When terror isn’t terrorism

(CNN)Terrorism isn’t just an act of violence — it’s a political statement, the politically motivated killing of innocents. In the early years after the 9/11 attacks, declaring al Qaeda attacks incidents of terror seemed straightforward: Al Qaeda leadership selected targets and trained or inspired followers who took direction or guidance. And responsibility was clear since they generally claimed the attacks they conducted and rarely claimed attacks they did not.


Some of these perpetrators appear to claim ISIS was their inspiration because the true inspiration is less ideological. Some were emotionally unhinged. They may have had some sort of interest in ISIS; they also clearly had other psychological demons that led them to kill.
Second, for those inspired or directed by ISIS — and for its core leadership — there is an honor in terrorism, the use of these attacks to counter vastly superior adversaries in Europe, the Middle East, North America and elsewhere. There is, however, no excuse for random murder among true terrorists. By granting ISIS a claim over these attackers, we elevate murder to what they want: a sign that their message of a new caliphate age, driven by ISIS, is gaining traction.
This immediate characterization of this new phase of attackers as “terrorists,” despite their clearly muddled motivations, vaults a mass murderer who cannot validate killing into the realm of a politically motivated jihadist who is embraced by a fringe group that sees his act as justified.

Terrorist label doesn’t fit

When we don’t know the motivations of these new killers who simply cover their actions with an ISIS veneer, why do we give them the validation they seek? At the very least, we are looking at a new category of terror for which we have no label.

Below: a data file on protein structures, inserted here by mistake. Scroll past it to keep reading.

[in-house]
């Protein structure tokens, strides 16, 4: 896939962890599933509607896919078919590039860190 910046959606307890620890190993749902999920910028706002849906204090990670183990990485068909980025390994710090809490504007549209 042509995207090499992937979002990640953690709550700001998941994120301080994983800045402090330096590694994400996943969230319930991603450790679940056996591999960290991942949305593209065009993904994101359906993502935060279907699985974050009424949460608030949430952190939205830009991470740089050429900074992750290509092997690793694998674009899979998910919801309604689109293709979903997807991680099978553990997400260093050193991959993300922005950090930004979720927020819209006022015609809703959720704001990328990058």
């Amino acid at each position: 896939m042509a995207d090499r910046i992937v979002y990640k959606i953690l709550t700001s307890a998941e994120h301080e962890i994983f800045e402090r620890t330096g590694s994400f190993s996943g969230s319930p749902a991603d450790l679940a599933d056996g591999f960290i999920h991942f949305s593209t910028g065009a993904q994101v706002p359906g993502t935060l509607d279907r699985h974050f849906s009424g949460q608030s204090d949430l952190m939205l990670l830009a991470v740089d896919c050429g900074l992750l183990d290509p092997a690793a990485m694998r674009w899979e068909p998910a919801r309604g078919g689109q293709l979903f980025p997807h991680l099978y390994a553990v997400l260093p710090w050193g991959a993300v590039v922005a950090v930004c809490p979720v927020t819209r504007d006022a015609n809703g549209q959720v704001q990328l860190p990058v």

When an apparently emotionally disturbed attacker murders in Nice, Orlando, Germany, or any of the other locations that have become so common today, commentators shift immediately to the bias of placing these attacks in an understandable narrative, to make sense of acts of violence.
“Another act of terrorism,” they might say, an evolution in what we’ve witnessed for two decades. Using the al-Qaeda past as a frame to understand the present, we are falling prey to a human bias to create clean narratives that follow a clearly understandable storyline answering the questions of why, and puts individual incidents in a broader context.
In reality, it is not an evolution, it’s a different phenomenon. Disturbed individuals who couldn’t find a group to validate their actions in the past today have that validation, and it’s ISIS. Regardless of whether they either believe or understand the ISIS message, they will claim ISIS inspiration because the alternative — mass murder without a clear rationale — is indefensible. Yet would these attacks have occurred without ISIS? Maybe so.
In cases of mass murder, Americans have evolved to understand the first question about the perpetrator isn’t what he did, or who he killed. It’s what his mental state was, whether he had the mental capacity to be tried in a US court as a murderer. As time goes on, we might simply apply the same standard to murderers who claim to be terrorists. Before we look at what they did, or who they killed, start with a simpler question: Were they actually motivated by some warped political ideology, or were they looking for validation from ISIS as cover for whatever psychological problem or emotional disturbance they suffered from?
It’s still not clear what the Orlando killer was thinking when he entered that club. We call him a terrorist even as we accept the diametrically opposed proposition that we don’t exactly know why he did what he did. A mass murderer isn’t necessarily a terrorist. And a self-proclaimed ISIS adherent attacking in the streets of America or Europe isn’t necessarily terrorism.

Read more: http://www.cnn.com/2016/08/08/opinions/when-terror-isnt-terrorism-opinion-mudd/index.html

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